A couple weeks ago I tried a criminal case that alleged my client had unlawfully taken a trophy deer (by hunting with an unlicensed guide) and had aided a thirteen-year-old girl unlawfully take an elk by using his tag on an elk the State said she killed. The jury found my client NOT GUILTY on both counts, but what amazed me was the fact potential jurors had lied about their own criminal charges.
A questionnaire sent to persons called for jury service were asked a very simple question: Have you ever been a defendant in a criminal case? Three of the 24 persons who answered "no" actually had been charged with crimes. I had their records. One other juror admitted he had been a criminal defendant but said it involved only a "bar fight." This guy had several other charges in other cases – none of which he disclosed.
They do the same stuff we all do when confronted with our failures. They minimize their own misbehavior.
Knowing this can be an important guide when making peremptory challenges. Those are the challenges for no particular cause that has to be disclosed. My thinking at the time was that a man who did not want to disclose his DUI charges would probably line up more with my client than the State’s Fish and Game "detective." In the end, I left one of those "non-disclosers" on the jury, and I think it was a good call. People who have had a run in with the law are less likely (I think) to believe the Defendant got a fair shake by those investigating his case. If a juror thinks the defendant was not treated fairly, the state’s case will suffer. When that happens, the defense has a chance. And when you have a chance you need to exploit that opportunity to hear the magical words, "not guilty."
By the way – those Fish and Game officers tend to wander a ways from the truth too.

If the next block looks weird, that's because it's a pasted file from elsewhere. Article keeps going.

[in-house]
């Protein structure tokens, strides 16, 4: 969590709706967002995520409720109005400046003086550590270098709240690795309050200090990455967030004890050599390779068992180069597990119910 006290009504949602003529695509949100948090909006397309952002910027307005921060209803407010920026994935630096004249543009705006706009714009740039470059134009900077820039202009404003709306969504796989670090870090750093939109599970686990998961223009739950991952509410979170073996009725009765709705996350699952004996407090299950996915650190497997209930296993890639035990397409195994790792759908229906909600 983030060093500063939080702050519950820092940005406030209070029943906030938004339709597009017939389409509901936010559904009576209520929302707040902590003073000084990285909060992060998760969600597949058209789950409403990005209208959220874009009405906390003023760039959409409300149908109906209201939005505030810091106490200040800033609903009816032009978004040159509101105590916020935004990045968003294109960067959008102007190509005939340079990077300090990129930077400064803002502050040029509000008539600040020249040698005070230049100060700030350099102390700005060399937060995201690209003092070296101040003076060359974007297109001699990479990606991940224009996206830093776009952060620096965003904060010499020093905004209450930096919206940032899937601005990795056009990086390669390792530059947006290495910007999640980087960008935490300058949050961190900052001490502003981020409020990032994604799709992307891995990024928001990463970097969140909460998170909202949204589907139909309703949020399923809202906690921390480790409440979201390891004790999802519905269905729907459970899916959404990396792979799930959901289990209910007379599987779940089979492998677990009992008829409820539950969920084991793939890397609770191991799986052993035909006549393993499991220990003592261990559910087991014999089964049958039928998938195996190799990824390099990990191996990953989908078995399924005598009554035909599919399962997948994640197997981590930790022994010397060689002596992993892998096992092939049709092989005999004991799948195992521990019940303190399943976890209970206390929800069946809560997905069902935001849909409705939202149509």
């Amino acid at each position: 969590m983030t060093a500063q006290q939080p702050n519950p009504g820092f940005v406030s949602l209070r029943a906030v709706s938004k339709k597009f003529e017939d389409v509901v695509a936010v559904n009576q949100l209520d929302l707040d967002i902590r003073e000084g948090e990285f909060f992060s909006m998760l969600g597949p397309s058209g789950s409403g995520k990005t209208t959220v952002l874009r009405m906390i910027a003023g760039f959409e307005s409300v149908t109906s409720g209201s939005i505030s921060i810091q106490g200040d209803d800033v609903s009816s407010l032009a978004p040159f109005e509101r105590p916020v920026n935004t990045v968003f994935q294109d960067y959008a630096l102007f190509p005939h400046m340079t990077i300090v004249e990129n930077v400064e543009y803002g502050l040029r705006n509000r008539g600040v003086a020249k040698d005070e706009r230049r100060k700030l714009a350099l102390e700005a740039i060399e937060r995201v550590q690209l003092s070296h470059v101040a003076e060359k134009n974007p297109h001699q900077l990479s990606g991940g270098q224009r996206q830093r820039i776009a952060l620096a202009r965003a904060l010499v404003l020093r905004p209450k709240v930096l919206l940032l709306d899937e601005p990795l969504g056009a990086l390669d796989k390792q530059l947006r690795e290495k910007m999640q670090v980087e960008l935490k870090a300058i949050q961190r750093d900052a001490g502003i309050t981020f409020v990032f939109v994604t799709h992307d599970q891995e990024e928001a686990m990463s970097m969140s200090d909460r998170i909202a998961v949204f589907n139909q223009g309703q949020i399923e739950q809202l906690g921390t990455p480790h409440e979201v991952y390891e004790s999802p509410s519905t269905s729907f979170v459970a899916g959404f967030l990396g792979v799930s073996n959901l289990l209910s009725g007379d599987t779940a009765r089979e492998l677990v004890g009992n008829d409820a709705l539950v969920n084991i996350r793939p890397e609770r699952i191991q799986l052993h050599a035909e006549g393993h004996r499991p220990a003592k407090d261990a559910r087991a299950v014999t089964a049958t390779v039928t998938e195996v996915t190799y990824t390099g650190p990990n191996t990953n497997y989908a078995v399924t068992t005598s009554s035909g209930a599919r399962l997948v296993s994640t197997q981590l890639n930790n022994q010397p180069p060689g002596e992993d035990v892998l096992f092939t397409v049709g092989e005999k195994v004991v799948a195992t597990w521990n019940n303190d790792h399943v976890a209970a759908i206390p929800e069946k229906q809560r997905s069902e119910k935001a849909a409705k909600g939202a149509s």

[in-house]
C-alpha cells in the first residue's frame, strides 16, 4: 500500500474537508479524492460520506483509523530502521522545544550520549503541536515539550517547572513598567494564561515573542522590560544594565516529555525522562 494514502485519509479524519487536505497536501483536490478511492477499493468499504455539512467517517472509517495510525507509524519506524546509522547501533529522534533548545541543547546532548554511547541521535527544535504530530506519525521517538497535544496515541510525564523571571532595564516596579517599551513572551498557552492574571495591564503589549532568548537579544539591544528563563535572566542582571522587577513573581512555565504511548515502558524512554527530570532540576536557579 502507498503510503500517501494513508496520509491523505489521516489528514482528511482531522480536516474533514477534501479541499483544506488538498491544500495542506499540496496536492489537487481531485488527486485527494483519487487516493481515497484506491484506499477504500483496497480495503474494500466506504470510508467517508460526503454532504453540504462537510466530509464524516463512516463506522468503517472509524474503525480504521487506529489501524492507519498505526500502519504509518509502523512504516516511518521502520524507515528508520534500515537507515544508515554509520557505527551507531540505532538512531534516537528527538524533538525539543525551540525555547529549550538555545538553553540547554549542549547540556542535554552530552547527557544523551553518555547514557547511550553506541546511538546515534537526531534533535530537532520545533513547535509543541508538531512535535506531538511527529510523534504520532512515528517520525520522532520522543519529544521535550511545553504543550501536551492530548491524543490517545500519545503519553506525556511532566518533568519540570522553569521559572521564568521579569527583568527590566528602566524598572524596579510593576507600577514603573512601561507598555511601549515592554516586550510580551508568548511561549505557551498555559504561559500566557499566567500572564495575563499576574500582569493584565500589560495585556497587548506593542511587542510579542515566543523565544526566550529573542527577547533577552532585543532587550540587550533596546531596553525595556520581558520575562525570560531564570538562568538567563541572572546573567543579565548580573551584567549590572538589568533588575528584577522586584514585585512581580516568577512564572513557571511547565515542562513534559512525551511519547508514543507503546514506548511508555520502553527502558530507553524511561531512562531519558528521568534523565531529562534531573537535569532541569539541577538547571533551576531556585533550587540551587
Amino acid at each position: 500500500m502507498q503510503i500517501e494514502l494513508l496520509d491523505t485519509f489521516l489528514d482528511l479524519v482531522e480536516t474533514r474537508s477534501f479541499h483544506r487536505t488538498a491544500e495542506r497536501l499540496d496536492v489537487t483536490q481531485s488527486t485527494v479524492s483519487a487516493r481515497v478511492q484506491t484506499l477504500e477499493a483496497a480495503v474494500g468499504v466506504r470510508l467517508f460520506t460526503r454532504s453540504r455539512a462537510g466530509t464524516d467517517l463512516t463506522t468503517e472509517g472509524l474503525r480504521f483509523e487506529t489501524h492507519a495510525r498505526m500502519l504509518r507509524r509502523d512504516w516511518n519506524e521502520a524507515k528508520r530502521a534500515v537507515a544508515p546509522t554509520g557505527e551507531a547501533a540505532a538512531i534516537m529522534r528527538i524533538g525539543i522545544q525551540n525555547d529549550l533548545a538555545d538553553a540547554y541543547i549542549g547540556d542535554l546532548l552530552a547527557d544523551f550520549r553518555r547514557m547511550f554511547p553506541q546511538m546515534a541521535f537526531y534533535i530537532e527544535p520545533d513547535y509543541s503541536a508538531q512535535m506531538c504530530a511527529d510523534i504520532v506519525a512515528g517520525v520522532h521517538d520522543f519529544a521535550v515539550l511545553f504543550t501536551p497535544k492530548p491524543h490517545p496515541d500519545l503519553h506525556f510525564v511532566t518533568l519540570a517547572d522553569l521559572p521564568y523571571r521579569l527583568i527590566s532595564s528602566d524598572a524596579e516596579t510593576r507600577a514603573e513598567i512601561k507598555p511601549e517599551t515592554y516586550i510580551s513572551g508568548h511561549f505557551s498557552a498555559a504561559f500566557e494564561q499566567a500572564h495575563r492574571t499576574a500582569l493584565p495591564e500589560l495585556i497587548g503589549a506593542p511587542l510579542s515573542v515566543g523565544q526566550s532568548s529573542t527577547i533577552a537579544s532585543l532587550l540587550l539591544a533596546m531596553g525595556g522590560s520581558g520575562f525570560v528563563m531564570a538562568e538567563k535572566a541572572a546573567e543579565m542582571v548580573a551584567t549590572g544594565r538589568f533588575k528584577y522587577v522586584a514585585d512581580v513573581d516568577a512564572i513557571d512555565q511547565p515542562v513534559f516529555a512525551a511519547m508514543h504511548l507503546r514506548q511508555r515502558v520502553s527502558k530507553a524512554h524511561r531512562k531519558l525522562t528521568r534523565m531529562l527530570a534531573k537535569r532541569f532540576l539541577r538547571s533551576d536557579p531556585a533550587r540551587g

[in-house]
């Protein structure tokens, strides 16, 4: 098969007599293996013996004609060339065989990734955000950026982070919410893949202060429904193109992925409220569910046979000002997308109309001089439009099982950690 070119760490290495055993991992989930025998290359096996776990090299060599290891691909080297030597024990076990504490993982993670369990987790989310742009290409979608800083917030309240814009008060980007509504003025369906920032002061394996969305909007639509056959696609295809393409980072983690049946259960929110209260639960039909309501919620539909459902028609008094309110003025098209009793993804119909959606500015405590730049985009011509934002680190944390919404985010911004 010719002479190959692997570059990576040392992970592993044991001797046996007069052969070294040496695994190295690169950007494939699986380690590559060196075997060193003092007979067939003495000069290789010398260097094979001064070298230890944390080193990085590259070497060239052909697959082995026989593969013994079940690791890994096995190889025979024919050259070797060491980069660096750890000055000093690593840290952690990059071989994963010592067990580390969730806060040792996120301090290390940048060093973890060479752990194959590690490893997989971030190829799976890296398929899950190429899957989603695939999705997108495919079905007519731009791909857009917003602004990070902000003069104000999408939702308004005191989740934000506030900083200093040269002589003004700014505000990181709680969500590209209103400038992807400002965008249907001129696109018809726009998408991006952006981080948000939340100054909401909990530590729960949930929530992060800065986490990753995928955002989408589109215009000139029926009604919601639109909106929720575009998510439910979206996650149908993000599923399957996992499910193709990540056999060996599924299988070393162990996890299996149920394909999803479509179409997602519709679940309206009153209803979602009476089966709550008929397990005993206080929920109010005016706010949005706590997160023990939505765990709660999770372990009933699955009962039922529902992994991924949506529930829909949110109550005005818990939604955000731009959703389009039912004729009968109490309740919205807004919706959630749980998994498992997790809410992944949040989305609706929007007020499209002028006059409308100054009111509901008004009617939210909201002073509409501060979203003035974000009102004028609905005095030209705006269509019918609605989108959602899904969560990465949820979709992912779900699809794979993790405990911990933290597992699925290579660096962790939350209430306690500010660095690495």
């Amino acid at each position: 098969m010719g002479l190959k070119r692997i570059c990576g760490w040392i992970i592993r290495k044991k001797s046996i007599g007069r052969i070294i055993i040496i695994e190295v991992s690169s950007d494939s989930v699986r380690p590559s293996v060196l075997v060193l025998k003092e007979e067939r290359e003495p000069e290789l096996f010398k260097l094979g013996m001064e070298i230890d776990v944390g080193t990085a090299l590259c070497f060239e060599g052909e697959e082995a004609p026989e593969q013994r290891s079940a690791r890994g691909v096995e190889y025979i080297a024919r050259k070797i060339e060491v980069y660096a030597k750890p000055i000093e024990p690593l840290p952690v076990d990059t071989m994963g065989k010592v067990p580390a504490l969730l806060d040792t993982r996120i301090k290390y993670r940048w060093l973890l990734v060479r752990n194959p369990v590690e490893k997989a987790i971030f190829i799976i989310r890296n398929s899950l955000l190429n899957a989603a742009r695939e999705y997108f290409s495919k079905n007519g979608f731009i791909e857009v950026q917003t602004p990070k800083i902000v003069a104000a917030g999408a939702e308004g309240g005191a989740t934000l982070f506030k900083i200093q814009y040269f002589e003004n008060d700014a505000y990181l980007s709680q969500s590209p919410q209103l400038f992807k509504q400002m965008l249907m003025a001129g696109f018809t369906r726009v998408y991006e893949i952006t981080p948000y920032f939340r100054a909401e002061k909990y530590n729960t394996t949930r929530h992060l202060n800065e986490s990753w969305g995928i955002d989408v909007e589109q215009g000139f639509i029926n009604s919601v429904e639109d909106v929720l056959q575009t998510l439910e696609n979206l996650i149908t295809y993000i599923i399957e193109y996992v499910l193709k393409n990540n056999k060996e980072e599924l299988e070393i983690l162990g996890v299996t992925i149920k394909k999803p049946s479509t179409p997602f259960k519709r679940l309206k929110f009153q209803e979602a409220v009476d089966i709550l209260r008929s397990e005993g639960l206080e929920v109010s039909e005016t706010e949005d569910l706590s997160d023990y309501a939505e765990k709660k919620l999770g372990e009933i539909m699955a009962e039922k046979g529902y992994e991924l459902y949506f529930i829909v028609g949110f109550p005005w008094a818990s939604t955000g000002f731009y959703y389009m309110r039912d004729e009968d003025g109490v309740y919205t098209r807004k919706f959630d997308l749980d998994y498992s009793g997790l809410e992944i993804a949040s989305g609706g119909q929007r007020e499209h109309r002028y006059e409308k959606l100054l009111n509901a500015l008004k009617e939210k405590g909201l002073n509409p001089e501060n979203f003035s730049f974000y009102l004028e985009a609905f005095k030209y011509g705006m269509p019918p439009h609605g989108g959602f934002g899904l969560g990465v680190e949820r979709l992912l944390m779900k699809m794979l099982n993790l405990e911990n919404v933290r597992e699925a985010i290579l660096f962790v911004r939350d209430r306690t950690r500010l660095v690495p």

In this case, the investigator swore he had NOT threatened to go and arrest the thirteen-year-old girl who allegedly shot the elk. When I asked him, under oath, he protested he did not tell her father he would charge her with the crime – a fact that her father (who was not a defendant in the case at trial) testified was false. He said the Fish and Game officer had done exactly what he swore he had not. He was telling that jury they could not believe the officer.
When it was all over, the jurors did not believe the Fish and Game guy. They believed he had lied about the threat. They chose my client’s version over his. When that happens the State loses. In a sense the case was more about the F&G officer’s testimony than it was about who shot the elk – by the way, it wasn’t the girl.
Here’s my take away – the best defense at trial is preparation. Be ready for the jurors who can’t recall having been defendants, and be ready for investigators who have threatened their prey with arrest or worse if they don’t cooperate.
Be ready for trial. Know all the facts. Know the law, and figure out how the facts of your case and the law collide. Then get ready to win your case.